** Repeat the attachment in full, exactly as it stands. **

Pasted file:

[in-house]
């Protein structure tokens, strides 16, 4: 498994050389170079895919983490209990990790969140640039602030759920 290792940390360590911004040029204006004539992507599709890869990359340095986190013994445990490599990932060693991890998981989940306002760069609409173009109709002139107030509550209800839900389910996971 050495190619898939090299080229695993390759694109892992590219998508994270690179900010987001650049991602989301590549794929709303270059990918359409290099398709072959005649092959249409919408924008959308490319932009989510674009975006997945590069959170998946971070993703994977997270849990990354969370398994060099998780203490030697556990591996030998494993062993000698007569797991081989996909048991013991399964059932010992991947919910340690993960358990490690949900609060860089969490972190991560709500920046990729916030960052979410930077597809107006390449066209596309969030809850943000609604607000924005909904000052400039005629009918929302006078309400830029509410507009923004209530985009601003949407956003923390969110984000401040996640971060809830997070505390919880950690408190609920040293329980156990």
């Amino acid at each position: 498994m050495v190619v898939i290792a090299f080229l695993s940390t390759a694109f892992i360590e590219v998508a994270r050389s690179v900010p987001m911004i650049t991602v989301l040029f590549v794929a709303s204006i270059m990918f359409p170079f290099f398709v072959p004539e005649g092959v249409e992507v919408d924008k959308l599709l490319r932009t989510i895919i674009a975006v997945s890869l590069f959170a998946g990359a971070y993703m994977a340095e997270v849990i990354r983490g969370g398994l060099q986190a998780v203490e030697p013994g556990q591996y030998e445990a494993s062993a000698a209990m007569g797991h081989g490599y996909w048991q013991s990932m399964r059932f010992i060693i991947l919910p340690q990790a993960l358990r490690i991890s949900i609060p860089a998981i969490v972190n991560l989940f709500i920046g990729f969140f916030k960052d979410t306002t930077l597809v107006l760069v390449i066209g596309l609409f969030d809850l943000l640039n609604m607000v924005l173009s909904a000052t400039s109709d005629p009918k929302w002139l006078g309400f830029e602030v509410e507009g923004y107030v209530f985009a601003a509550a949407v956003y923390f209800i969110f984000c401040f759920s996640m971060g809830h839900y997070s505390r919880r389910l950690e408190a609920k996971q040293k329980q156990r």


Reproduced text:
[in-house]
């Protein structure tokens, strides 16, 4: 498994050389170079895919983490209990990790969140640039602030759920 290792940390360590911004040029204006004539992507599709890869990359340095986190013994445990490599990932060693991890998981989940306002760069609409173009109709002139107030509550209800839900389910996971 050495190619898939090299080229695993390759694109892992590219998508994270690179900010987001650049991602989301590549794929709303270059990918359409290099398709072959005649092959249409919408924008959308490319932009989510674009975006997945590069959170998946971070993703994977997270849990990354969370398994060099998780203490030697556990591996030998494993062993000698007569797991081989996909048991013991399964059932010992991947919910340690993960358990490690949900609060860089969490972190991560709500920046990729916030960052979410930077597809107006390449066209596309969030809850943000609604607000924005909904000052400039005629009918929302006078309400830029509410507009923004209530985009601003949407956003923390969110984000401040996640971060809830997070505390919880950690408190609920040293329980156990």
């Amino acid at each position: 498994m050495v190619v898939i290792a090299f080229l695993s940390t390759a694109f892992i360590e590219v998508a994270r050389s690179v900010p987001m911004i650049t991602v989301l040029f590549v794929a709303s204006i270059m990918f359409p170079f290099f398709v072959p004539e005649g092959v249409e992507v919408d924008k959308l599709l490319r932009t989510i895919i674009a975006v997945s890869l590069f959170a998946g990359a971070y993703m994977a340095e997270v849990i990354r983490g969370g398994l060099q986190a998780v203490e030697p013994g556990q591996y030998e445990a494993s062993a000698a209990m007569g797991h081989g490599y996909w048991q013991s990932m399964r059932f010992i060693i991947l919910p340690q990790a993960l358990r490690i991890s949900i609060p860089a998981i969490v972190n991560l989940f709500i920046g990729f969140f916030k960052d979410t306002t930077l597809v107006l760069v390449i066209g596309l609409f969030d809850l943000l640039n609604m607000v924005l173009s909904a000052t400039s109709d005629p009918k929302w002139l006078g309400f830029e602030v509410e507009g923004y107030v209530f985009a601003a509550a949407v956003y923390f209800i969110f984000c401040f759920s996640m971060g809830h839900y997070s505390r919880r389910l950690e408190a609920k996971q040293k329980q156990r």